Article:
Yet advertising isn’t all a title is, either. A good title can, in some cases, be what ties the story together. Title can be short and catchy, or long and poetic; they can set up a mystery that hooks the reader; they can make the reader laugh; they can be a metaphor that sums up the entire story in a few words; they can use language to craft an image that the reader simply must know more about. If the title ties in to the end of the story, it can create that satisfying “loop” that’s so important for short stories. But a title doesn’t need to be all of those things; in fact, some of those things are inherently contradictory.

The story that got me thinking about this was a 5,000 word science fiction short story that I’ve been doing some final rounds of editing on. As a general rule, I prefer short and catchy titles. The working title of my novel, In a Land of Wind and Sky, is an exception because I like the poeticalness of it. (Is “poeticalness” a word? If not, it is now.) As for the short story in question, here are some titles I’ve gone through:

Family Tree: Short, but not very inspired. It does tie together the main metaphor in the story (the story revolves around the main character’s niece, who’s a botanist), but it probably doesn’t make anyone go, “oooh, I want to know what that story’s about!”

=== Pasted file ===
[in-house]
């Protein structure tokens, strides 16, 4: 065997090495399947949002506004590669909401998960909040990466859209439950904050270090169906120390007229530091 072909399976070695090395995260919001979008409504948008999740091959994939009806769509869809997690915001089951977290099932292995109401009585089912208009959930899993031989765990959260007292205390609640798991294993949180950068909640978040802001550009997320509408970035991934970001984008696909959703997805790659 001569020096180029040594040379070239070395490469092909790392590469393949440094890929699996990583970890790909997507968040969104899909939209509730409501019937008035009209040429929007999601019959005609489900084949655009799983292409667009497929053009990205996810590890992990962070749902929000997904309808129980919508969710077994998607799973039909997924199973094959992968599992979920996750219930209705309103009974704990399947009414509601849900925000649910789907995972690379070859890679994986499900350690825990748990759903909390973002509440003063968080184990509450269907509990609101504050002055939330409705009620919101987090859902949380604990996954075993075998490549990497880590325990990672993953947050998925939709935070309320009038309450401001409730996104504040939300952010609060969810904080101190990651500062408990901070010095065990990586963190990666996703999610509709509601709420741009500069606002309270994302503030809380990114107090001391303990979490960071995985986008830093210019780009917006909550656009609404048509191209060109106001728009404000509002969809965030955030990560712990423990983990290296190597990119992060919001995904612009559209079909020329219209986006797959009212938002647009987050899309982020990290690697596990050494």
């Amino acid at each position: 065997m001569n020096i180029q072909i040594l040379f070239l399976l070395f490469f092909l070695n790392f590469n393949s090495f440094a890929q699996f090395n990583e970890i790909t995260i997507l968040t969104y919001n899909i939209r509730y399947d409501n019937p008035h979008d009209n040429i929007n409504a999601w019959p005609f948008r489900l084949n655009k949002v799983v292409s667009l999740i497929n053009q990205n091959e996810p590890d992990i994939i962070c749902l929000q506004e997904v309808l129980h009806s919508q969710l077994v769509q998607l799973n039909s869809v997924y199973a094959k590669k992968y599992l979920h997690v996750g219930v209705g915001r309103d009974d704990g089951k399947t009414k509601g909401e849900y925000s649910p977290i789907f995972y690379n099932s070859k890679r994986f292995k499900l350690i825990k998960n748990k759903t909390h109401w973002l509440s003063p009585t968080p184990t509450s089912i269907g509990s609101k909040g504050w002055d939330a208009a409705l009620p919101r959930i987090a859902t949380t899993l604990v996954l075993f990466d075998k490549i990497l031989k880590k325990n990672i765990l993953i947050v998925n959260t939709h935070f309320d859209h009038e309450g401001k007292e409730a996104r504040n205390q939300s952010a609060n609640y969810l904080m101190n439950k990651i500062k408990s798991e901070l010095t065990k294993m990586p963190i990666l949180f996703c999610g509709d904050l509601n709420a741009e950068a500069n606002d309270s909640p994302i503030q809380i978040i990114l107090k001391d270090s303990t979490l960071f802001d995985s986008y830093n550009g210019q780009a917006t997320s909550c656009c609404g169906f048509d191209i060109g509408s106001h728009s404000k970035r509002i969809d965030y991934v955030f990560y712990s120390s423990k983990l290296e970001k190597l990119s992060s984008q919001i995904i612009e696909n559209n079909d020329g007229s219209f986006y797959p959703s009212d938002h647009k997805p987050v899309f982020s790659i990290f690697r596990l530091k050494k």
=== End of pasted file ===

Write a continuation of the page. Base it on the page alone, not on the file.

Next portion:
The Gatebuilders’ Daughter: I like the rhythm of the words here, and there’s a little more mystery in the title (who is it referring to, and are the gatebuilders?), but the phrase “the gatebuilders’ daughter” is actually used on the second page of the story. As a general rule, I’m not a fan of titles which are literal lines in the story– although opinions will certainly differ on this.
Memories of Persei: More evocative, although any mystery it has is lost by the fourth line of the story, in which in becomes clear that the main character is reminiscing about the years she spent at a place called Persei. Also, on first reading, the word “Persei” takes a second to figure out how to pronounce– as a result, that may lessen the title’s impact.